Superboy and the Legion of Super-Heroes (1977) #246

Slsh246

It’s half an excellent issue. The first story is a big success, an And Then There Were None type mystery set at a research hospital on Mercury. It’s the done-in-one feature. The second story’s a little shorter, but with the cliffhanger. Unfortunately, it’s also kind of bad. The writing’s not terrible, but the art falls apart during the big fight scene, and the story can’t recover. The pacing’s all off.

What’s strange is both stories have half the same art team; Joe Staton pencils the feature, and he pencils the backup. Only on the feature, he’s got Dick Giordano inking, which makes the art look nearer Gil Kane or Carmine Infantino than anything else, and quite good. The expressions on Phantom Girl are terrible, but otherwise, the art’s aces. On the backup, Murphy Anderson inks Staton. While Anderson’s inks aren’t Giordano’s by any stretch, they’re better than last time. But once the action starts, Staton’s layouts start crapping out, and Anderson’s inks aren’t any help. It’s fascinating to see the two examples of different inkers consecutively, but it would’ve been much better if Giordano had inked both stories.

Paul Levitz gets a credit on both: the feature’s plot and the backup’s script. Len Wein scripts the feature. It’s a good mystery with a solid sense of humor. It opens with a mini-mystery—the Legion lost track of Karate Kid after the previous issue’s big battle, and it turns out he’s in the medical lab on Mercury. Except people only go there when they’ve got a terminal disease. It’s unclear why the lab is on Mercury—the doctors are insect people who aren’t native to the planet—so maybe part of the research involves saunas.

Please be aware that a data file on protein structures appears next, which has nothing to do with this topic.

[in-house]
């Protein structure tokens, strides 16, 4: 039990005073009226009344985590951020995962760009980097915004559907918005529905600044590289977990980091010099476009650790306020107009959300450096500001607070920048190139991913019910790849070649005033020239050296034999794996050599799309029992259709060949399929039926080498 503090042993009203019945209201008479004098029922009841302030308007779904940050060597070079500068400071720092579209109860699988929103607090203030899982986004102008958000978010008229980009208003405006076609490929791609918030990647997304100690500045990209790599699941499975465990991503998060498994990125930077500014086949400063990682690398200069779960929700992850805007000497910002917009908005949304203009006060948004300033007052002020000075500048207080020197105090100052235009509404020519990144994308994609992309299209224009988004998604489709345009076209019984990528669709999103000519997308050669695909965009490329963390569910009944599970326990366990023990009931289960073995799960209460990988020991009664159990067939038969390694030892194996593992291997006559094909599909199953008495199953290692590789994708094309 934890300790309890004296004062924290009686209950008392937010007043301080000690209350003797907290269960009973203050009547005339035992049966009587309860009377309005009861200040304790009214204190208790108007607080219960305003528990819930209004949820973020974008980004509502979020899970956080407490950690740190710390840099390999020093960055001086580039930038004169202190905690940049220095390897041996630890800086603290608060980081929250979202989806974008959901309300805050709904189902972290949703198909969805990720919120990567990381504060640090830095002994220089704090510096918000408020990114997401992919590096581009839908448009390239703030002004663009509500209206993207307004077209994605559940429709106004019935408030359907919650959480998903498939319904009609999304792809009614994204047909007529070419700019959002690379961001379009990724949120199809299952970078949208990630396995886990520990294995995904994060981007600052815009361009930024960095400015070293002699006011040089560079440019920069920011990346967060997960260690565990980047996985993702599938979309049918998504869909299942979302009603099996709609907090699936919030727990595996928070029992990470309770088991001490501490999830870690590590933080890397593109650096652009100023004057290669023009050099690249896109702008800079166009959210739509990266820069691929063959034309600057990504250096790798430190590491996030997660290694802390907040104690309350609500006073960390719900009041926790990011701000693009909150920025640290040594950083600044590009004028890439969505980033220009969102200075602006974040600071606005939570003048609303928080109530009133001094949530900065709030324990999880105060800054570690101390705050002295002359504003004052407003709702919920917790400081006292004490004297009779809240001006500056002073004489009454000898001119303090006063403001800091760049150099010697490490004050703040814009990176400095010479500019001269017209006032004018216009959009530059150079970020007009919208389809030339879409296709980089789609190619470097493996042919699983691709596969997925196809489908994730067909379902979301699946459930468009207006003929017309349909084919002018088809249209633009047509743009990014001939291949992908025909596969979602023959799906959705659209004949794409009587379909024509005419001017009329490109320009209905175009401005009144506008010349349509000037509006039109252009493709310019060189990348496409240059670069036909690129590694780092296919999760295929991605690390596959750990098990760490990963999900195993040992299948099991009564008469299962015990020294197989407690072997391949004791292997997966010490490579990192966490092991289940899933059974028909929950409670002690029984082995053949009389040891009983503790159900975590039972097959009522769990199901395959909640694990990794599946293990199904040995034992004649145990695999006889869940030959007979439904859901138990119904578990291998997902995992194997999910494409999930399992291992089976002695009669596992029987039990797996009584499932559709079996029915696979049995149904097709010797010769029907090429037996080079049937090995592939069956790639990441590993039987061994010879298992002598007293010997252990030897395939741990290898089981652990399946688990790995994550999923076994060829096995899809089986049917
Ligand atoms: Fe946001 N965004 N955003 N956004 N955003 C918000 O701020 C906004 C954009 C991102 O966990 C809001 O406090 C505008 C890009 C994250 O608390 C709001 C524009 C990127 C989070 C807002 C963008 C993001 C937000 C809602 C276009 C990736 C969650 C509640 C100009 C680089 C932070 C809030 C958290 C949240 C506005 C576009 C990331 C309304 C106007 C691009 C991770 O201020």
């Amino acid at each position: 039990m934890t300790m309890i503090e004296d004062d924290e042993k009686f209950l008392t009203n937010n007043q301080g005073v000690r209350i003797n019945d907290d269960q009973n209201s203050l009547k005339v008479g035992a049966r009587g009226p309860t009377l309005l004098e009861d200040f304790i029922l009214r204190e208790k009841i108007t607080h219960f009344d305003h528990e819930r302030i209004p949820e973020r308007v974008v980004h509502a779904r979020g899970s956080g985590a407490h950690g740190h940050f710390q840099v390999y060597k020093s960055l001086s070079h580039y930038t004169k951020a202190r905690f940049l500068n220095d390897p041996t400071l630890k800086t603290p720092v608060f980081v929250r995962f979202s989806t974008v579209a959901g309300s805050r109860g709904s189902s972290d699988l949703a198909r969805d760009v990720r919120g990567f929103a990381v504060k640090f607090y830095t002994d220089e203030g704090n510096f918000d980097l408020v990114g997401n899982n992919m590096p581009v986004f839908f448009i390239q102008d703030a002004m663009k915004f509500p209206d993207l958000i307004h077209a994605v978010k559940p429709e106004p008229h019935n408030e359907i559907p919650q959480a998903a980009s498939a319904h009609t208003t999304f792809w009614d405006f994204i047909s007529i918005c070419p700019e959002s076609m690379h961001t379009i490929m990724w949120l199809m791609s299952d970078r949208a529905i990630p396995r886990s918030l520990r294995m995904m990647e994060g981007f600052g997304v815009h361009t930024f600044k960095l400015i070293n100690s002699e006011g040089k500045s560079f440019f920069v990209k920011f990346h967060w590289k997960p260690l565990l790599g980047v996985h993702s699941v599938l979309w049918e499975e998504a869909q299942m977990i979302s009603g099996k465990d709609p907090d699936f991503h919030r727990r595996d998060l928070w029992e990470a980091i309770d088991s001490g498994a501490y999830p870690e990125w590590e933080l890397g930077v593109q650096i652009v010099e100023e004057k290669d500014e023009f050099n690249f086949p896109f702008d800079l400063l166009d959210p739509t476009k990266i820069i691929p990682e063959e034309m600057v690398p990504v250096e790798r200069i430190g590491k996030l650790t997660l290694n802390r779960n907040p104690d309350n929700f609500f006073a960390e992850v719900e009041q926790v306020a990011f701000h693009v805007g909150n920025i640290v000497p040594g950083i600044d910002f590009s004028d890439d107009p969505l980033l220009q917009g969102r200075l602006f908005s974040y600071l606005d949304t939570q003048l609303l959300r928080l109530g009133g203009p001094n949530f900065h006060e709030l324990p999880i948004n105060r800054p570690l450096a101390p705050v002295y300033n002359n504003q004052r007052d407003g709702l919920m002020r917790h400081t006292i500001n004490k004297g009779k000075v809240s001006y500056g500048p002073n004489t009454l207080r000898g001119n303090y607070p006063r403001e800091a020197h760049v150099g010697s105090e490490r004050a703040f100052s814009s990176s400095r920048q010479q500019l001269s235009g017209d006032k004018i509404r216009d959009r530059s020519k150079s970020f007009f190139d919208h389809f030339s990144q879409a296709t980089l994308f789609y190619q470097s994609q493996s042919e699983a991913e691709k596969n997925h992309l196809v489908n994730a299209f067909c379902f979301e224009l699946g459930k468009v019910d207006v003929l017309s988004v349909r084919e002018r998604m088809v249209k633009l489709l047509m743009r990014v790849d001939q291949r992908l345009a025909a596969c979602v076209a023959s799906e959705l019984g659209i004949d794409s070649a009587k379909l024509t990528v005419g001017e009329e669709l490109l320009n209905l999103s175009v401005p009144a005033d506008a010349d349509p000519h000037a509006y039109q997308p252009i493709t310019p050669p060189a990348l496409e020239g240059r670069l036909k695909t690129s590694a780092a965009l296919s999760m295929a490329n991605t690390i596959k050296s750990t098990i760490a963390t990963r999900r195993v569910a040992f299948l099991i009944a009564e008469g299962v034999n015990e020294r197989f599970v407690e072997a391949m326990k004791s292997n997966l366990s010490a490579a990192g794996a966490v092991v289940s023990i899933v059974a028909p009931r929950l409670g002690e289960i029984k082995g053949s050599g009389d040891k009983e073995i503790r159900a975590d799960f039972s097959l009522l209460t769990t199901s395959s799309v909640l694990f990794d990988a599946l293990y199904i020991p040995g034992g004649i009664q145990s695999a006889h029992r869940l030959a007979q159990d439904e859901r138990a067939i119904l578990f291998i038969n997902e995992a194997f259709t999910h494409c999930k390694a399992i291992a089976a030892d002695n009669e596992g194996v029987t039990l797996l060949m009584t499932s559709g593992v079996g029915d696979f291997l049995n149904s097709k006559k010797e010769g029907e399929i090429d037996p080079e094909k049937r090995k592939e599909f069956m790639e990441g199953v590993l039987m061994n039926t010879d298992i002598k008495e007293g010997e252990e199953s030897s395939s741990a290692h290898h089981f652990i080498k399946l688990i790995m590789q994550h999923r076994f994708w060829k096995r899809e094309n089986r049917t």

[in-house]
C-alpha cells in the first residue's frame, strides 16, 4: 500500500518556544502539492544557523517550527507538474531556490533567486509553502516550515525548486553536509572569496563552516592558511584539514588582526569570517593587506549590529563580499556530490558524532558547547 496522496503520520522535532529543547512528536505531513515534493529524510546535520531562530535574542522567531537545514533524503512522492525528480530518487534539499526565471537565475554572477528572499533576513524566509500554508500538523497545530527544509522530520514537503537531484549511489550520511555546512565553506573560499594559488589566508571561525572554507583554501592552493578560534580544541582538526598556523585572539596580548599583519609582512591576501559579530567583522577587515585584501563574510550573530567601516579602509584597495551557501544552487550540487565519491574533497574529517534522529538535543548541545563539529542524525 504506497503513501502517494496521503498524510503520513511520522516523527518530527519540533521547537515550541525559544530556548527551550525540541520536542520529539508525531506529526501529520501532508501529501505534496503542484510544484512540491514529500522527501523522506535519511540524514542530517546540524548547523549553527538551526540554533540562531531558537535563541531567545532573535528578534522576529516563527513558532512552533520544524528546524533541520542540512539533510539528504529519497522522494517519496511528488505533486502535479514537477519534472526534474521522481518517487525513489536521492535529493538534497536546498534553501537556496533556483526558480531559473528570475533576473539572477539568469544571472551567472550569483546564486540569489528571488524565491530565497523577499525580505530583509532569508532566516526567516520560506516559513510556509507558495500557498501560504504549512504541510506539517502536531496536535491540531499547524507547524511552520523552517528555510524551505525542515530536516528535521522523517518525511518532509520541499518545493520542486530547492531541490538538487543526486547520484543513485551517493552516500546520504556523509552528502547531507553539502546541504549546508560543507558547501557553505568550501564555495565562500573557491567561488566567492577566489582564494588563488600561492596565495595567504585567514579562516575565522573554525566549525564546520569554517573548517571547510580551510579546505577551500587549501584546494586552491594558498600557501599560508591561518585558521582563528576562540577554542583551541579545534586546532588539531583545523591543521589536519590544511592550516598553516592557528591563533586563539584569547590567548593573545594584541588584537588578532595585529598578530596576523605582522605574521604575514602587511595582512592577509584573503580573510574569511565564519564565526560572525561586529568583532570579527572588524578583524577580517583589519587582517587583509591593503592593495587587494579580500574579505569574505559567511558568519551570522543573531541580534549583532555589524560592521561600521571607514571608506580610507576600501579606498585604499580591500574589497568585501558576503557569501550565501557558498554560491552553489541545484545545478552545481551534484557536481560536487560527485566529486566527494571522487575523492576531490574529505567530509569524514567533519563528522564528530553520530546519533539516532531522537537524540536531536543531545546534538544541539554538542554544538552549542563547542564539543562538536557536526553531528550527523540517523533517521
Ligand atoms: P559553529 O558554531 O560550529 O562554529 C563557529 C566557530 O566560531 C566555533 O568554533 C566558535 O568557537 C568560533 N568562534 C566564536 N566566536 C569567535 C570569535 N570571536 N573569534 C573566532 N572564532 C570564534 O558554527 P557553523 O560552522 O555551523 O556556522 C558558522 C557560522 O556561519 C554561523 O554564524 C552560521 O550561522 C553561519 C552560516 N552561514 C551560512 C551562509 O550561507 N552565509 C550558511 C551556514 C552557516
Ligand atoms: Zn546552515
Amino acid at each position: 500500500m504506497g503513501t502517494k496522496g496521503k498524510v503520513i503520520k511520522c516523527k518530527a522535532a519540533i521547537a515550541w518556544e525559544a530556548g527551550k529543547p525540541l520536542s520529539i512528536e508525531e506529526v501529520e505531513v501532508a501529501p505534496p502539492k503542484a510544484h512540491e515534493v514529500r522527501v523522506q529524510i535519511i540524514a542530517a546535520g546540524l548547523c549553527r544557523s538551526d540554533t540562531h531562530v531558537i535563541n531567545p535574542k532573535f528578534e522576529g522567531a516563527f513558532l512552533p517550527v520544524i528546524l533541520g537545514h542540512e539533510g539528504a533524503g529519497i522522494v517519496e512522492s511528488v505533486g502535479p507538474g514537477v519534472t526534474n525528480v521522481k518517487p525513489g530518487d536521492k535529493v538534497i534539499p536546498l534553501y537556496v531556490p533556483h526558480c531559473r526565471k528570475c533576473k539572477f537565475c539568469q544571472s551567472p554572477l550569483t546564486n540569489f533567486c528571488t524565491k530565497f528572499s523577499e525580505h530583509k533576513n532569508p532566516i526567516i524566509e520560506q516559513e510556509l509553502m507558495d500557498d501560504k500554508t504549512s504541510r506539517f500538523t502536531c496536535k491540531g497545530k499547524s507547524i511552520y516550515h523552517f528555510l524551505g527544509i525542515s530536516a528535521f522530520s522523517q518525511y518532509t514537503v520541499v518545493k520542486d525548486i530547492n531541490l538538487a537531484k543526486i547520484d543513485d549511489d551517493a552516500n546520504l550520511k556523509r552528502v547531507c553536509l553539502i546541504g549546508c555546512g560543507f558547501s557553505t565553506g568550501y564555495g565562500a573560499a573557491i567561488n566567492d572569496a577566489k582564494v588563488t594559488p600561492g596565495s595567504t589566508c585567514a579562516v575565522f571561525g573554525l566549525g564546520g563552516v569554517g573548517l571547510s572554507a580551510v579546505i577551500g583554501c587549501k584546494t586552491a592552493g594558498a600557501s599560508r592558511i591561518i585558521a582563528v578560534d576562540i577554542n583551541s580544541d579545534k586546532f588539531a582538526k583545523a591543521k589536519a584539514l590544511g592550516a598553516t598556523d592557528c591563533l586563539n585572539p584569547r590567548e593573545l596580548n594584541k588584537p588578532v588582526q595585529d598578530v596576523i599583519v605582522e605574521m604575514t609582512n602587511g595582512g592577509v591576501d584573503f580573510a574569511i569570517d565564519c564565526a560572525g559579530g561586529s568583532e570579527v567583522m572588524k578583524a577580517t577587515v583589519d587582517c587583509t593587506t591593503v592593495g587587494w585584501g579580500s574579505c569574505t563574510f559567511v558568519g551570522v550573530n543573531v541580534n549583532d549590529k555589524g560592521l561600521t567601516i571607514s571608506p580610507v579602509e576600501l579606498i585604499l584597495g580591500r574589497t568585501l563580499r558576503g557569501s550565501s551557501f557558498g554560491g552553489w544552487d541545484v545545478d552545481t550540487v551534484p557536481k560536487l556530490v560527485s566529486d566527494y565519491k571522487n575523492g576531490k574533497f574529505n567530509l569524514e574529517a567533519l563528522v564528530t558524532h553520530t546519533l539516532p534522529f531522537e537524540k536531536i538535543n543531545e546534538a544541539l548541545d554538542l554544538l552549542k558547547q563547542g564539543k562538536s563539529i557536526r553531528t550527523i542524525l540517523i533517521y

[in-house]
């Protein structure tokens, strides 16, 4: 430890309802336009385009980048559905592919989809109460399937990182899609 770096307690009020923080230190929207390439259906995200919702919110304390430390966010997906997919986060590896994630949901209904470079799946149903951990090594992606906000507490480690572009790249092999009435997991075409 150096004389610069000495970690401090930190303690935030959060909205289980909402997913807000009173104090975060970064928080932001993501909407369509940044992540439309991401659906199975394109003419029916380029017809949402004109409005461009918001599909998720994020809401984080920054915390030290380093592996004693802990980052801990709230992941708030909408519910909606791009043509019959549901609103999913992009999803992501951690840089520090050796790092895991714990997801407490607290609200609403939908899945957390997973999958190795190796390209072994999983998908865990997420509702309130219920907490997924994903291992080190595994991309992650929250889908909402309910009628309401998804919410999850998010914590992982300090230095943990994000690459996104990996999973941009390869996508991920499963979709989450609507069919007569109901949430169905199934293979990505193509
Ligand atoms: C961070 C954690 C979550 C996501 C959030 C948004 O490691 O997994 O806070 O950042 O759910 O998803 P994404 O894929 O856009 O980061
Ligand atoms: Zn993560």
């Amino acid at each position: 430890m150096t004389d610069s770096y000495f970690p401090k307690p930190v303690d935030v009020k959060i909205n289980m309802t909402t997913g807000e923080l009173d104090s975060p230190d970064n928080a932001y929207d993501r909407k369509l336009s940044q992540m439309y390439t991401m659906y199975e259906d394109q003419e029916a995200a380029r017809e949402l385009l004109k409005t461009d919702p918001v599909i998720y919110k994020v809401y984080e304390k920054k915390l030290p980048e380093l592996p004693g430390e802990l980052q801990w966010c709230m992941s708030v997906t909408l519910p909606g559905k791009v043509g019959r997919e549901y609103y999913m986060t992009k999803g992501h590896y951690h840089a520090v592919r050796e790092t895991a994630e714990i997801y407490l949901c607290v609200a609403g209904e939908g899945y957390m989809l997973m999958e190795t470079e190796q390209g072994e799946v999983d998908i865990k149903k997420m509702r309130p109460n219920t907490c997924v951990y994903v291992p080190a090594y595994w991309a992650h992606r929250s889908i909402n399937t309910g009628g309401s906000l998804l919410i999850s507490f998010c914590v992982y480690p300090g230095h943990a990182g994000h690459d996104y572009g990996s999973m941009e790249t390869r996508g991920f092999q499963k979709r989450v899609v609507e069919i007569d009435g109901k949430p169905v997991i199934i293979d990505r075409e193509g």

After the heroes discover what Karate Kid’s actually doing there, one of the doctors asks if they can investigate missing persons. Insects, actually. It becomes an engaging mix of mystery and action, with the solution not entirely unexpected but well-told. Wein’s got great pacing and does an excellent job with the investigating without feeding the reader red herring. There are actual good clues throughout.

It’s an impressive story; as I was reading it, I kept hoping it’d somehow go on for the whole issue, even though a cover blurb promised the backup. So I hoped they’d have Giordano inking on it too.

Nope.

The second story is about how Legion villains The Fatal Five accidentally reformed and started shepherding a developing planet. Naturally, they want to join the Federation or the Union or whatever it’s called. Except no one trusts them because they call themselves the Fatal Five, so the Legion has to go investigate this new planet.

Superboy leads the team.

Levitz also structures it as something of a mystery, but not as well as Levitz does in the feature; the two stories contrast on multiple levels.

There’s an okay reveal (kind of out of “Star Trek”) and then a big action scene. The action’s not good. It’s also a dramatically inert action sequence and probably reductive (we won’t find out until next issue).

So half a good comic. But, wow, what a good first half.

One Comment

  1. Vernon W

    Sadly, Anderson’s inks over Statons cartoony pencils are really not a match, and seem destined for failure.

Leave a Reply